A controversial proposal that would have subjected certain foreign investments by U.S. companies to review by an interagency committee failed to make it into the CHIPS and Science Act of 2022, which President Biden signed into law last week. I wrote about the details of the outbound investment screening mechanism earlier this summer and warned that it was unclear whether the benefits of these rules would outweigh the costs for American businesses.

Senators Bob Casey (D-PA) and John Cornyn (R-TX) pushed the outbound investment screening proposal, which would have given an interagency committee (the Committee on National Critical Capabilities) the power to screen investments made overseas by US companies that involve “domestic critical capabilities” in “countries of concern”. Although their proposal did not make it into the final text, the CHIPS legislation includes language limiting how companies receiving semiconductor manufacturing subsidies can invest. It is said:

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“The Covered Entity may not engage in any Material Transaction, as defined in the Agreement, involving the material expansion of semiconductor manufacturing capacity in the People’s Republic of China or any other foreign country of concern. “

The law defines “relevant foreign country” as the covered nations as defined in section 4872(d) of title 10 of the United States Code, which includes China, Iran, North Korea and Russia. . The act also empowers the Secretary of Commerce — in consultation with the Secretaries of Defense and State and the Director of National Intelligence — to identify other countries that may pose a threat to the national security of the United States for the purpose of to administer state aid for investments in the manufacture of semiconductors. . The main concern, of course, is competition with China, which is why it gets a special mention.

There are a few exceptions to this rule, for example, existing and future investments in legacy semiconductors. These chips are widely used and their recent shortage has led to a slowdown in production in the automotive industry, among others. Another exception is for investments that primarily serve the foreign market in which they are made. As Martin Chorzempa of the Peterson Institute for International Economics has pointed out, such exceptions could weaken the legal safeguards against outsourcing.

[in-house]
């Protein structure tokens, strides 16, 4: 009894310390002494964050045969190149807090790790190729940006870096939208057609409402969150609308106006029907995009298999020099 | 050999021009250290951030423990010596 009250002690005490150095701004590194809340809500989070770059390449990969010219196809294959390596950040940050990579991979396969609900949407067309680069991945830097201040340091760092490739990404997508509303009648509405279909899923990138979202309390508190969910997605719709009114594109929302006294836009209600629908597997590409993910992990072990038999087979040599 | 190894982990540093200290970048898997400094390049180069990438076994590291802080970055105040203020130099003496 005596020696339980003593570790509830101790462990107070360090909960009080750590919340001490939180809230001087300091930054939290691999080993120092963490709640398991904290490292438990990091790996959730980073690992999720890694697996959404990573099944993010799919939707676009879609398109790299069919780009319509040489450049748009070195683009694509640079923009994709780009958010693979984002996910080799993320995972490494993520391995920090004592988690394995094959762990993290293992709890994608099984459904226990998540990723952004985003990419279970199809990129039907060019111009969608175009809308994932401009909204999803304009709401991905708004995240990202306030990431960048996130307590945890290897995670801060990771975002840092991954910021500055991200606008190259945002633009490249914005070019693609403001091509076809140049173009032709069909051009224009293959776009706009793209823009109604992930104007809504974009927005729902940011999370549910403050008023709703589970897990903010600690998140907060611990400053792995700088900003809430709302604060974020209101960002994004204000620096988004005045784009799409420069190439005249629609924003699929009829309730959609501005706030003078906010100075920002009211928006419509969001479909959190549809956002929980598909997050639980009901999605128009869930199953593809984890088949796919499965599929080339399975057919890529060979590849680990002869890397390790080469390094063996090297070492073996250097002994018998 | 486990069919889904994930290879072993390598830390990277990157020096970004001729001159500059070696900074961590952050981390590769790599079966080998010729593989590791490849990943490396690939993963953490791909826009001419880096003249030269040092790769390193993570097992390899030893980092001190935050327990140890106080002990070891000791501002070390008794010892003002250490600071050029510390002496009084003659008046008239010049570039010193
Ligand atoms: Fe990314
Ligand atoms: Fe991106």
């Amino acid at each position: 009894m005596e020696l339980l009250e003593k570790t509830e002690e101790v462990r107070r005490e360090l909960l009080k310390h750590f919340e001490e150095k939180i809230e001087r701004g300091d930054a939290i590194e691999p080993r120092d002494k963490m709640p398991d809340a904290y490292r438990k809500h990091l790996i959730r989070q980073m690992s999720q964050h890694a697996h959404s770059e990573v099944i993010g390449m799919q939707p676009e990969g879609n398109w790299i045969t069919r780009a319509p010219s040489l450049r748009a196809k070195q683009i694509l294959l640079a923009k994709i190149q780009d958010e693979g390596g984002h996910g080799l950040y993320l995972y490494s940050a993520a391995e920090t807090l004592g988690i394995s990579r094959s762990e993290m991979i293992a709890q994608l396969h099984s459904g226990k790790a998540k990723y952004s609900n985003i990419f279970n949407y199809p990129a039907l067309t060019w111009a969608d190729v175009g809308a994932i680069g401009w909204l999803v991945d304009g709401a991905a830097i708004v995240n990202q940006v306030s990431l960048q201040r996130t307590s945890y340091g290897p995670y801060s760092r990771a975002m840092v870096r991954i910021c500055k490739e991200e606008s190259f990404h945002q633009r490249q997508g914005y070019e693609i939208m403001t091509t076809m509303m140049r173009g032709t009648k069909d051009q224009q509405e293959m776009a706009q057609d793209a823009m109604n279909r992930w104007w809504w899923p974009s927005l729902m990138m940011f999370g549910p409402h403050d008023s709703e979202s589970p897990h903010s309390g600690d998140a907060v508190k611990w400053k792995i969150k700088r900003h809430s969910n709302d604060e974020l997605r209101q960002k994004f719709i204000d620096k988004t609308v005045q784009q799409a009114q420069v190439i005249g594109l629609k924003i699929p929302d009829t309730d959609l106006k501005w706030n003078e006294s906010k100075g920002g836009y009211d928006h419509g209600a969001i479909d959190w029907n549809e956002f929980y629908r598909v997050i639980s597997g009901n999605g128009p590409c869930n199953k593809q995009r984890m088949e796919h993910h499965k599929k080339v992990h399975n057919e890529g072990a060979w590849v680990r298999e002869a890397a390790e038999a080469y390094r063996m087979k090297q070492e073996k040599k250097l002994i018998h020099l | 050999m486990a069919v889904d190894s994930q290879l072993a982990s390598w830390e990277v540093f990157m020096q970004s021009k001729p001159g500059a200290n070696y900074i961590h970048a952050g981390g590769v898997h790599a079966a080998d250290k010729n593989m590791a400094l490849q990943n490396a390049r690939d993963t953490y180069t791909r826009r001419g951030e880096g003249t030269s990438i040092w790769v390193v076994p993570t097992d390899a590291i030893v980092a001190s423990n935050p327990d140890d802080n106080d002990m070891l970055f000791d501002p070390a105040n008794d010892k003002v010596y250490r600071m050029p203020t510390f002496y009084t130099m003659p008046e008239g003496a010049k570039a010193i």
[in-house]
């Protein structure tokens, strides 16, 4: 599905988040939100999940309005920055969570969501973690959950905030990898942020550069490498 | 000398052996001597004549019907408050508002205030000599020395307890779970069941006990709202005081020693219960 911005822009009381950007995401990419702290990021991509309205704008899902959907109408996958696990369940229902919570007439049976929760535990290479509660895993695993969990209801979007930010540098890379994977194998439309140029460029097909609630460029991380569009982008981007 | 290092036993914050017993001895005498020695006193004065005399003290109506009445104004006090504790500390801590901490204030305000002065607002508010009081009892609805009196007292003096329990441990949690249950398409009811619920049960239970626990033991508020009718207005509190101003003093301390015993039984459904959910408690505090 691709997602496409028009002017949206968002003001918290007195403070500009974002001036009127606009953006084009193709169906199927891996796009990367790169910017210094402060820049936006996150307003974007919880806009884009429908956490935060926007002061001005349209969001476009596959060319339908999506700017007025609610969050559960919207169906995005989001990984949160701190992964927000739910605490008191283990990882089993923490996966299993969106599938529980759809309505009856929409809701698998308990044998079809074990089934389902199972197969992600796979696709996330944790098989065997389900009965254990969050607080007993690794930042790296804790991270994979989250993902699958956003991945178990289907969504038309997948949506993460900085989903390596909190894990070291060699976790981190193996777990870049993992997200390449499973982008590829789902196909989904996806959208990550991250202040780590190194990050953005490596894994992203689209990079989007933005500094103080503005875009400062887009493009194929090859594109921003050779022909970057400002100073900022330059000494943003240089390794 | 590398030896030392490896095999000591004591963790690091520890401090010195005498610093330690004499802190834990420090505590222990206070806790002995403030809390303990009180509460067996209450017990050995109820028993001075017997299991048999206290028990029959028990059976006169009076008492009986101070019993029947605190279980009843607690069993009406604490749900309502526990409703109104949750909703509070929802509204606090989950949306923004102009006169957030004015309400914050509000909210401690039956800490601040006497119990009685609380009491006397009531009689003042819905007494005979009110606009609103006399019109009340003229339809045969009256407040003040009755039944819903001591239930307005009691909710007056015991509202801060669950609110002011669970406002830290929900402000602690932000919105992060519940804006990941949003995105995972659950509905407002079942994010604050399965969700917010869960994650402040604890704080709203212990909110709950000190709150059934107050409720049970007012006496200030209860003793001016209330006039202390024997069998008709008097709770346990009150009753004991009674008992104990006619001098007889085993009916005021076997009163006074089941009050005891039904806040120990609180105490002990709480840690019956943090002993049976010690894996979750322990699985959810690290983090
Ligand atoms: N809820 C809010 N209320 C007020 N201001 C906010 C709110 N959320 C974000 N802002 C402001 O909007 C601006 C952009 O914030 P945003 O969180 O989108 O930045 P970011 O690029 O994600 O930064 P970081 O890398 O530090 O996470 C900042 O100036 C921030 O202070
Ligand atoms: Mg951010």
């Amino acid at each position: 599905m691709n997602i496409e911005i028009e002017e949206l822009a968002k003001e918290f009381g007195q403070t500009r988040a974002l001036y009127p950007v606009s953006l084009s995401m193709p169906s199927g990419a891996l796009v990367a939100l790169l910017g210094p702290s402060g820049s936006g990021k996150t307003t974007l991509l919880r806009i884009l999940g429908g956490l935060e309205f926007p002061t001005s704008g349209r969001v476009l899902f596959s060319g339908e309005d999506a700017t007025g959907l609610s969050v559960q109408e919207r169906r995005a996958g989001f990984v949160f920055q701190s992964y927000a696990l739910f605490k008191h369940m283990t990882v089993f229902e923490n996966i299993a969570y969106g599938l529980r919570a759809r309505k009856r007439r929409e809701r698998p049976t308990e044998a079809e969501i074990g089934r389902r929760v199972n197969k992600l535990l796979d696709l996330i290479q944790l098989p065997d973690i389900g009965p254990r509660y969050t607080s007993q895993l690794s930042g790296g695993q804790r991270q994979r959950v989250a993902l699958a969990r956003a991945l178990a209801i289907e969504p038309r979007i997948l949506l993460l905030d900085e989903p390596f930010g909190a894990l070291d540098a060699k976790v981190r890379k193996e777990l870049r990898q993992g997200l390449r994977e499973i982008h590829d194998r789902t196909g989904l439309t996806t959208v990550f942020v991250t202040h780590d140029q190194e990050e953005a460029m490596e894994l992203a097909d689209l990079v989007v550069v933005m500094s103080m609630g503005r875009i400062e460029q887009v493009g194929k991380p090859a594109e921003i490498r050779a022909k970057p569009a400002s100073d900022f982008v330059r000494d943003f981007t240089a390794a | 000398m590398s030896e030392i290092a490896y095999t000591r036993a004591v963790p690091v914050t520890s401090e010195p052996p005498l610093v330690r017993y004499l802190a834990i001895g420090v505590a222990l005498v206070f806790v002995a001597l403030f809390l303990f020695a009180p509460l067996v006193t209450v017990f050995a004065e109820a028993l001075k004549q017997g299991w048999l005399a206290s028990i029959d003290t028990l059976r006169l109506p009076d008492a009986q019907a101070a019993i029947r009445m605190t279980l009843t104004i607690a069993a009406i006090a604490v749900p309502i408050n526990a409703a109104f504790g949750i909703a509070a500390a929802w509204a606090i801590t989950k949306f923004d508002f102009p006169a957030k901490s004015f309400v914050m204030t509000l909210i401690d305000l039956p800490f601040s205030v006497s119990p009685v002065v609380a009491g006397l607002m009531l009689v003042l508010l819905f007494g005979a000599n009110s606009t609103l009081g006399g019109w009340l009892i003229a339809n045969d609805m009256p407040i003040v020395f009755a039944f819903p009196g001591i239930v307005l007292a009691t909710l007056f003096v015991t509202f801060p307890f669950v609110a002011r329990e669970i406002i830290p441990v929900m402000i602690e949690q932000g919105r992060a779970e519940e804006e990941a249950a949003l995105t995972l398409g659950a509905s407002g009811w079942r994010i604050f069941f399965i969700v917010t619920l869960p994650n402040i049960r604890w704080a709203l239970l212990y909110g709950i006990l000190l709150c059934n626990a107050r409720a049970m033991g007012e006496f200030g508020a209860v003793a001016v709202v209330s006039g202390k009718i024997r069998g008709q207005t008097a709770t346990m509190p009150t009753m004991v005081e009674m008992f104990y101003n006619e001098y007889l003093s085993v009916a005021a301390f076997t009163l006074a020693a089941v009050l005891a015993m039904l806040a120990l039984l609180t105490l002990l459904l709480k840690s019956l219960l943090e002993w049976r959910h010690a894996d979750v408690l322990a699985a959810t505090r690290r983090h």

Chorzempa also notes that the government could learn a lot about U.S. investments in China through the notification requirements under the law. US companies receiving subsidies will be required to notify the Secretary of Commerce of any transactions in China or other affected countries. The secretary will then determine, in consultation with other firm officials, whether this investment is against the rules. If the company is found to be in violation, it must cease its investment or otherwise return its federal financial assistance. Thus, companies that receive subsidies will have a strong incentive to comply with these investment restrictions, although the details of the enforcement of the law remain to be seen. For example, it is not yet clear what may constitute a “significant transaction” that is subject to review in the first place; these regulatory details have yet to be worked out. Only then will the scope of the notification requirements and the investments they cover be known.

While these provisions do not establish the type of outbound investment screening mechanism that I described in my previous article, they prohibit certain investments in China and allow the Department of Commerce to expand the list of countries to which restrictions. It’s not immediately clear what procedures would be needed to determine whether an additional country is a national security concern, or whether the department will need to provide justification for why a specific country poses a national security threat. What is clear is that our business partners are aware of this. Major Korean chipmakers Samsung and SK Hynix have hinted that the CHIPS bill is forcing them to rethink their investments in China. As with many aspects of trade regulation, one action by one country tends to have repercussions for the entire global economy.

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With growing fears of high-tech competition with China, it’s likely we’ll see similar rules in future bills that distribute taxpayers’ money to subsidize certain industries. If Congress is unable to act on outbound investment screening, the president can pursue other policy options, such as restrictions on the export of chipmaking equipment to China, which have been considered.

The Biden administration has already signaled its support for screening certain investments in China, suggesting that it is likely that Senators Casey and Cornyn will work to revive screening of outbound investments in the future, even if it does. there was opposition to its inclusion in the broader CHIPS package. Any new language that emerges will no doubt be informed by the discussions that took place when Congress crafted the CHIPS bill to address the many concerns raised about the provisions, including those from the business community. That said, it’s unclear whether such legislation would get enough votes when it finally emerges. In the meantime, the proposal will be waiting in the wings, but it won’t be long before it takes center stage.